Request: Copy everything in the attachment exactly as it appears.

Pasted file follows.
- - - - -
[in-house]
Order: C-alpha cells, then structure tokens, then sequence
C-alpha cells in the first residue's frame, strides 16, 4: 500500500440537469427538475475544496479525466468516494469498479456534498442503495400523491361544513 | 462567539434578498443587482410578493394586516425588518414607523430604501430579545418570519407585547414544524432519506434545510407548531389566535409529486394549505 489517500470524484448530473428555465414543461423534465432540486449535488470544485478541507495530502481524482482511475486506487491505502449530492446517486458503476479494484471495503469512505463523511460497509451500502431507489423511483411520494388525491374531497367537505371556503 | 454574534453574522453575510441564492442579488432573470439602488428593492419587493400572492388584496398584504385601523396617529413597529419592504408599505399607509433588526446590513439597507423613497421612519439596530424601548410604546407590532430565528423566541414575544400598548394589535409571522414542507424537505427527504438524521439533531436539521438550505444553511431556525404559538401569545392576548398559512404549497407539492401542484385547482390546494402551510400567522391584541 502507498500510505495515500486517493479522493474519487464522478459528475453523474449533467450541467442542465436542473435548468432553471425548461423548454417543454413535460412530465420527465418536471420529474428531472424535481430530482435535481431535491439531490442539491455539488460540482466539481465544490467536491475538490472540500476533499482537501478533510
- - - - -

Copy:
[in-house]
Order: C-alpha cells, then structure tokens, then sequence
C-alpha cells in the first residue's frame, strides 16, 4: 500500500440537469427538475475544496479525466468516494469498479456534498442503495400523491361544513 | 462567539434578498443587482410578493394586516425588518414607523430604501430579545418570519407585547414544524432519506434545510407548531389566535409529486394549505 489517500470524484448530473428555465414543461423534465432540486449535488470544485478541507495530502481524482482511475486506487491505502449530492446517486458503476479494484471495503469512505463523511460497509451500502431507489423511483411520494388525491374531497367537505371556503 | 454574534453574522453575510441564492442579488432573470439602488428593492419587493400572492388584496398584504385601523396617529413597529419592504408599505399607509433588526446590513439597507423613497421612519439596530424601548410604546407590532430565528423566541414575544400598548394589535409571522414542507424537505427527504438524521439533531436539521438550505444553511431556525404559538401569545392576548398559512404549497407539492401542484385547482390546494402551510400567522391584541 502507498500510505495515500486517493479522493474519487464522478459528475453523474449533467450541467442542465436542473435548468432553471425548461423548454417543454413535460412530465420527465418536471420529474428531472424535481430530482435535481431535491439531490442539491455539488460540482466539481465544490467536491475538490472540500476533499482537501478533510